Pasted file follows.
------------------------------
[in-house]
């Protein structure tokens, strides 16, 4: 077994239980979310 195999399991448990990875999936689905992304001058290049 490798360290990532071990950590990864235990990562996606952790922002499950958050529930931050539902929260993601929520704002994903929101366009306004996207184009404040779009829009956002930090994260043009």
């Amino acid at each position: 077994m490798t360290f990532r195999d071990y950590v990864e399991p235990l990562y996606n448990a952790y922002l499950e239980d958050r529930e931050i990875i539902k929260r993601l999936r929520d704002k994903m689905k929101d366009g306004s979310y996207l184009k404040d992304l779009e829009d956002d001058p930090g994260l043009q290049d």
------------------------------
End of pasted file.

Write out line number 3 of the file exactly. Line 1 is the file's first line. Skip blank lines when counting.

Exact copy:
């Amino acid at each position: 077994m490798t360290f990532r195999d071990y950590v990864e399991p235990l990562y996606n448990a952790y922002l499950e239980d958050r529930e931050i990875i539902k929260r993601l999936r929520d704002k994903m689905k929101d366009g306004s979310y996207l184009k404040d992304l779009e829009d956002d001058p930090g994260l043009q290049d």